September 3, 2012; Pittsburgh, PA, USA; Pittsburgh Pirates second baseman Brock Holt (2) wears a uniform with the number incorrectly stitched on against the Houston Astros during the first inning at PNC Park. Mandatory Credit: Charles LeClaire-US PRESSWIRE
It is looking more and more like this series of posts was aptly named. The 2012 Pirates appear headed towards scoring and allowing a league average number of runs for the season. This run distribution will likely translate into an average record. After 19 straight losing seasons, the 2012 edition of the Pirates may end up being the team that is known for returning the franchise to average.
As we discussed here and here the historical profile of 87 win teams is either to score a league average (or above) number of runs while allowing 90 percent or less of league average runs, or maintain a 10 percent spread between runs scored and allowed, relative to league average. It is unlikely that the 2012 Pirates will reach either of those goals. As of the end of play Sunday, August 2, the Pirates have scored 98 percent of league average runs and allowed 96 percent. Barring a dramatic late season shift in run distribution or tremendous luck in 1-run games, it appears the 2012 Pirates will not be a significantly above average team. (Since 1980, only one National League team has scored less than 99 percent of league average runs AND allowed over 91 percent of average runs AND still won 87 games.)
After the jump: The updated Return to Average tables, some Quick Hits, and a History Will Be Made update.
If you are new to the "Return to Average" updates, an explanation for why we are tracking the runs allowed and runs scored numbers can be found here. The reasons why we are tracking the offensive and run prevention numbers at different rates can be found here.
The Pirates played six games last week and scored 30 runs, for an average of 5 RS/G. Their RS/G for the season has increased from 4.1 to 4.2. Last week they needed to average 4.7 runs per game to reach the projected NL average (4.25) by the end of the season. That number has decreased to 4.6. In other words, the Pirates offense will have to score 8.9 percent above projected NL average for the rest of the season in order to reach a NL average number of runs scored.
(Click to enlarge)
Interpretation: the goal is to have the red line meet the green line at the purple line. The purple line is projected NL average. The green line is what the Pirates will have to average to meet expected NL average runs per game by the end of the season. Red line is the season average of runs scored per game. Blue line is this week's RS/G.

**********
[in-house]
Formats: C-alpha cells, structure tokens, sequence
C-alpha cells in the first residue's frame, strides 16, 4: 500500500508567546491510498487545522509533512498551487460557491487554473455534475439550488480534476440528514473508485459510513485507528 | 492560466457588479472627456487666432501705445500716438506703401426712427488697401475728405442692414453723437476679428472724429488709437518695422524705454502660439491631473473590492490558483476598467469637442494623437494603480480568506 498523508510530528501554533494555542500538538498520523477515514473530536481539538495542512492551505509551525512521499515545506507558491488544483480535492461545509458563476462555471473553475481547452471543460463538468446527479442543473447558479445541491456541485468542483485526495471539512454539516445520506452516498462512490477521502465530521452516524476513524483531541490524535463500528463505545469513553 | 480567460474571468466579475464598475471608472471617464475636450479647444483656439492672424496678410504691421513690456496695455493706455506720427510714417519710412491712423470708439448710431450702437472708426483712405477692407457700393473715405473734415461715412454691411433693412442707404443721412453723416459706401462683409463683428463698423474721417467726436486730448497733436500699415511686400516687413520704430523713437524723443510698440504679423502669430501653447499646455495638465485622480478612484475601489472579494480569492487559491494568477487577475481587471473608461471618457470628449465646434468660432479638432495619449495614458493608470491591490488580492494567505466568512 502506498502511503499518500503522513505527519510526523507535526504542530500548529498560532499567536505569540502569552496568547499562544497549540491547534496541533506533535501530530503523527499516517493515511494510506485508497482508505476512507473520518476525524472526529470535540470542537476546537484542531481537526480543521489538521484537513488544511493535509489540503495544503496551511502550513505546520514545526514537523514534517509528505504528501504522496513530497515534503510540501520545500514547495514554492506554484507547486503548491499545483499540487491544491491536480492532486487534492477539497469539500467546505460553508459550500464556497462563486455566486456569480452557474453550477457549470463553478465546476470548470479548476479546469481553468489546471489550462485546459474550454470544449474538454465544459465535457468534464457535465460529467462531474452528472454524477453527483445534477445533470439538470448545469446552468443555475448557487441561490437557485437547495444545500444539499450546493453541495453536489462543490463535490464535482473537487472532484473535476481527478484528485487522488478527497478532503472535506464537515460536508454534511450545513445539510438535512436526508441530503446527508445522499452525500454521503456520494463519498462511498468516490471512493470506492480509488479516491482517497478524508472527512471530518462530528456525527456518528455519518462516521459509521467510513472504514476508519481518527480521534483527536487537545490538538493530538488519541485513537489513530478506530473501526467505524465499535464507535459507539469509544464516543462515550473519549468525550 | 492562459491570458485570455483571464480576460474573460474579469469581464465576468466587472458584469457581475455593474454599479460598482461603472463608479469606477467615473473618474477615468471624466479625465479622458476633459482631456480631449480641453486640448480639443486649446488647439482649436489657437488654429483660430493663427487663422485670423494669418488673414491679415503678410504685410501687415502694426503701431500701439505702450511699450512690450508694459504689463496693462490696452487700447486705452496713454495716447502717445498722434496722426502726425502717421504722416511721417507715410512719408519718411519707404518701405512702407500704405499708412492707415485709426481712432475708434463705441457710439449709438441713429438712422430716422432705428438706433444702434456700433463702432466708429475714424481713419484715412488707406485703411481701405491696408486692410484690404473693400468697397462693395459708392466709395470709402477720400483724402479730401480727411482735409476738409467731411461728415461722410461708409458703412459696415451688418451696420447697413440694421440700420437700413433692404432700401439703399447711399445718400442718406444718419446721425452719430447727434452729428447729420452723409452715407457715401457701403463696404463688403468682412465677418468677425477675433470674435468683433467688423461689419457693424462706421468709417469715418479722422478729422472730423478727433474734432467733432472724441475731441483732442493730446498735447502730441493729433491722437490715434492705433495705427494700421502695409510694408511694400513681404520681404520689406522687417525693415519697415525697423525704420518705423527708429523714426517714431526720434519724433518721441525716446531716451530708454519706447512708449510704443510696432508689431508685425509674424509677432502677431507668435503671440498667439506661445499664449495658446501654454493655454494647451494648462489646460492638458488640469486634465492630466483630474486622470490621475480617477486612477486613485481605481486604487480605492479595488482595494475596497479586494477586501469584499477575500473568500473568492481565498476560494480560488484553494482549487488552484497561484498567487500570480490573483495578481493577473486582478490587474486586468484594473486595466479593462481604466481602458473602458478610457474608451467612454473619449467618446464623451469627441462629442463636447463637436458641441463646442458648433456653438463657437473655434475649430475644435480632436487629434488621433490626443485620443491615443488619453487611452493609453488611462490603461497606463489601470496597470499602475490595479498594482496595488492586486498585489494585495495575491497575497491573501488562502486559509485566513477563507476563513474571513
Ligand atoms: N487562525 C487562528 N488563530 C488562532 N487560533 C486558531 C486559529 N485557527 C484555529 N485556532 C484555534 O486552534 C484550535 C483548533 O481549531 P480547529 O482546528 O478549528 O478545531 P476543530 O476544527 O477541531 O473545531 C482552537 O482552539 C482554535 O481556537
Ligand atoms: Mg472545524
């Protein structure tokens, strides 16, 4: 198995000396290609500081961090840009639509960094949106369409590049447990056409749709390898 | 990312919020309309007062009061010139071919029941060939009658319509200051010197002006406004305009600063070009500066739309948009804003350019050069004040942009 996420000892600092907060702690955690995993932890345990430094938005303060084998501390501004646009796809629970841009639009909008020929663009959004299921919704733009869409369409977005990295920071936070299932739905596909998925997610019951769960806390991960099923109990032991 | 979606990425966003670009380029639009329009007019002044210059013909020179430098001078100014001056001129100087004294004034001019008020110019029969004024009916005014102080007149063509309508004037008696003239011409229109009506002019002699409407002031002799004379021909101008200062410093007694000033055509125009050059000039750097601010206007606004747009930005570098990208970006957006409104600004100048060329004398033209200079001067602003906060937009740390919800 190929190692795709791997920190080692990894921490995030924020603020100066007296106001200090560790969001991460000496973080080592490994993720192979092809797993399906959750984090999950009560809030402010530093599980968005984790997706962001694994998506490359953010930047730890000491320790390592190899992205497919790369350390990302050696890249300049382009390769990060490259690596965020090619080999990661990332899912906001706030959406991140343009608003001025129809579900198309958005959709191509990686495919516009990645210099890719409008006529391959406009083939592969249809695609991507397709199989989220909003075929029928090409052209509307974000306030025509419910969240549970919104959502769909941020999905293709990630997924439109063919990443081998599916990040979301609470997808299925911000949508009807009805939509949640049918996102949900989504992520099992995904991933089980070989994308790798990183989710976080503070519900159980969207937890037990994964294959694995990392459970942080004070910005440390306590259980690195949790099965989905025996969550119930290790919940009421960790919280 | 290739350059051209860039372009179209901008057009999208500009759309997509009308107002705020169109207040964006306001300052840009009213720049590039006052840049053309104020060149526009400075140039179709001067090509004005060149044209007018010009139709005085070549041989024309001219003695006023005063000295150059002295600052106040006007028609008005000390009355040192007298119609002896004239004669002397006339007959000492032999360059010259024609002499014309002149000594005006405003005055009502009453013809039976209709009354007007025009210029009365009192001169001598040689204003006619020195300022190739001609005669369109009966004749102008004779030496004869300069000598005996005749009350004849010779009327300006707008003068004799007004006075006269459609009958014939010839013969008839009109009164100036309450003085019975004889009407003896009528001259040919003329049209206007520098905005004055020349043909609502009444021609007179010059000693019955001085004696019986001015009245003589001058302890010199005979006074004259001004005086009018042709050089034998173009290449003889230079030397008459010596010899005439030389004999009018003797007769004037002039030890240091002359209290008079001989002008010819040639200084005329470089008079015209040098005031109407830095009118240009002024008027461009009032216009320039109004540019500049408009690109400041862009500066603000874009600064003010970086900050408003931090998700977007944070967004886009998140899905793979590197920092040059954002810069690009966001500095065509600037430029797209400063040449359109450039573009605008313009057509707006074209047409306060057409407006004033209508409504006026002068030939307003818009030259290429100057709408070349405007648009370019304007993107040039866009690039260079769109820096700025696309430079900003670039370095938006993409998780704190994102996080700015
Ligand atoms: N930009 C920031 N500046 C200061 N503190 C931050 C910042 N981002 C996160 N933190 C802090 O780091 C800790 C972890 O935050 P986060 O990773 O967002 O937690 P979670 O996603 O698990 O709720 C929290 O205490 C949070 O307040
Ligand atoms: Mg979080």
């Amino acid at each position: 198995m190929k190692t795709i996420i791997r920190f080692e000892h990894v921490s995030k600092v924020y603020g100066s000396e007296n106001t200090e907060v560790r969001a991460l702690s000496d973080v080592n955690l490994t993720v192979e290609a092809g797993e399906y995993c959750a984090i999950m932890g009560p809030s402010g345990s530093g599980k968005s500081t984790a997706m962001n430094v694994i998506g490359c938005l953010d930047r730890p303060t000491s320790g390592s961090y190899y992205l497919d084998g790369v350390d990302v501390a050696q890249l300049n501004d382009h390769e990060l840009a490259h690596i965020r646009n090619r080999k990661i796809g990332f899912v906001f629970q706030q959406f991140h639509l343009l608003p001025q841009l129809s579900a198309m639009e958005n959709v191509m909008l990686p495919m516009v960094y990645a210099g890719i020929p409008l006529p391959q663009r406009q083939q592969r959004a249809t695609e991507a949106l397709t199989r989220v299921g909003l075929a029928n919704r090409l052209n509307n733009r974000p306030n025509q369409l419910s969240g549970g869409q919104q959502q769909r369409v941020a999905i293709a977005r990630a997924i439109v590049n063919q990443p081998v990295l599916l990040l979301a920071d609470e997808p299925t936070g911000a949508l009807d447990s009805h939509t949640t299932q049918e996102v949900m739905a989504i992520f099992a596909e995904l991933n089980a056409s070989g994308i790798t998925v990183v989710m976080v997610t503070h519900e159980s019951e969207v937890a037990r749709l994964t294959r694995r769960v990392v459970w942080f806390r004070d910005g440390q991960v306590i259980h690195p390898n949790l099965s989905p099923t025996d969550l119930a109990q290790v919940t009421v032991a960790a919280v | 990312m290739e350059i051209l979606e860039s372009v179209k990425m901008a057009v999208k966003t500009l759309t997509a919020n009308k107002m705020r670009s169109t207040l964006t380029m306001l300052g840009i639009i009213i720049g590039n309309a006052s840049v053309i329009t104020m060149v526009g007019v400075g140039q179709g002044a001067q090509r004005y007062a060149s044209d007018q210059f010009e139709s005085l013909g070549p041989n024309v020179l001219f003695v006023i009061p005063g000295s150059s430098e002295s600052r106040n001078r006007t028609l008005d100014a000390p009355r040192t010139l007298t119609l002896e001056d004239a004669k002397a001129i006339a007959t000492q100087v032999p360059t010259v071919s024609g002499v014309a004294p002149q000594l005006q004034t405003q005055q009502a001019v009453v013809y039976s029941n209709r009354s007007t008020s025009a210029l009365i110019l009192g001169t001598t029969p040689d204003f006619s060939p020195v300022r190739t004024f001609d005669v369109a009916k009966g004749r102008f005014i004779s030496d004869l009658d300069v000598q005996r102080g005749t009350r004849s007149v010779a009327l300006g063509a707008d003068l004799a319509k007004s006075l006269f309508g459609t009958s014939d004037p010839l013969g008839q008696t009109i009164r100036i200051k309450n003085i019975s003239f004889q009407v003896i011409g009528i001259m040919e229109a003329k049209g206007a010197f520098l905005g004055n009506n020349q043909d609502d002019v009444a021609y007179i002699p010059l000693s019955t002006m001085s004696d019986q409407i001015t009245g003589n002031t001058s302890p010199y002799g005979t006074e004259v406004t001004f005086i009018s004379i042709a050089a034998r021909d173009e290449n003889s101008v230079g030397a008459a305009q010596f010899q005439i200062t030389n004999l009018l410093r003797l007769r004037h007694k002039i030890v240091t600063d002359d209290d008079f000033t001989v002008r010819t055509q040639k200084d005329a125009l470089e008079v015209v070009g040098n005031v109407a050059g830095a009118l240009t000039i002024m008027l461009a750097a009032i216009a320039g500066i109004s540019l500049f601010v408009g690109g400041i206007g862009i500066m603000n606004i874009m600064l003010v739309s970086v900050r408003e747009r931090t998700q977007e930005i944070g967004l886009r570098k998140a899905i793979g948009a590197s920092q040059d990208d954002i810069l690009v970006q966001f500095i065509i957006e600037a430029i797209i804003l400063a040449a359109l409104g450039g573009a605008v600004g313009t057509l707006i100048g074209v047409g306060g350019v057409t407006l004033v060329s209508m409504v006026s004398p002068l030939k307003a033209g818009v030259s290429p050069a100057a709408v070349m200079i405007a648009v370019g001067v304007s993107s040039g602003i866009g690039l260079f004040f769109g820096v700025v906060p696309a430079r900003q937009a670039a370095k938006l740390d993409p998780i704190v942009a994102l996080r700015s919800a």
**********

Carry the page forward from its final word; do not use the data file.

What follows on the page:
The Pirates played six games this week and allowed 28 runs, an average of 4.7 runs allowed per game. Their RA/G for the season increased from 4.0 to 4.1. Last week they needed to average below 3.0 RA/G to finish at 90 percent of NL average runs allowed. That number has decreased to 2.7. For the Pirates pitching/defense to finish with 90 percent of league average RA/G, they will have to allow 36.5 percent fewer runs than expected NL average runs for the rest of the year.
Interpretation: goal is to have the red line remain below the purple line. The lines have the same meaning as those in the first graph, except they are for runs allowed.
Runs Scored / Runs Allowed Compared By Week
For the first time in five weeks the Pirates scored more runs than they allowed (blue Line above the red line).
The Pirates are clearly not going to reach their goal of allowing only 90 percent of league average runs. Looking at the blue line in the "Defense" table above we can see what has happened. The trend for most of the season had been for the defense to allow above 4 R/G one week and then turn around and allow less than 3 R/G the next. However, for the past six weeks in a row they have allowed more than 4 R/G. Over this 39 game stretch the Pirates have allowed 193 runs, for an average of 4.94 RA/G.
Conversely, after averaging more than a league average number of runs for six weeks in a row (weeks 9-15), the offense now looks like the defense did earlier this season. That is, for the past five weeks the offense has bounced between scoring above and below a league average number of runs.
The Pirates combined record for the past five Augusts is 43-100. 2012 (11-17); 2011 (8-22); 2010 (8-21); 2009 (9-19); 2008 (7-21).
History Will Be Made?
The Pirates are very close to setting a MLB record for lowest caught stealing percentage (CS%). The 2007 Padres currently hold the record, having only caught 9.5 percent of would-be base stealers. The Pirates are second with a 9.9 percent CS rate.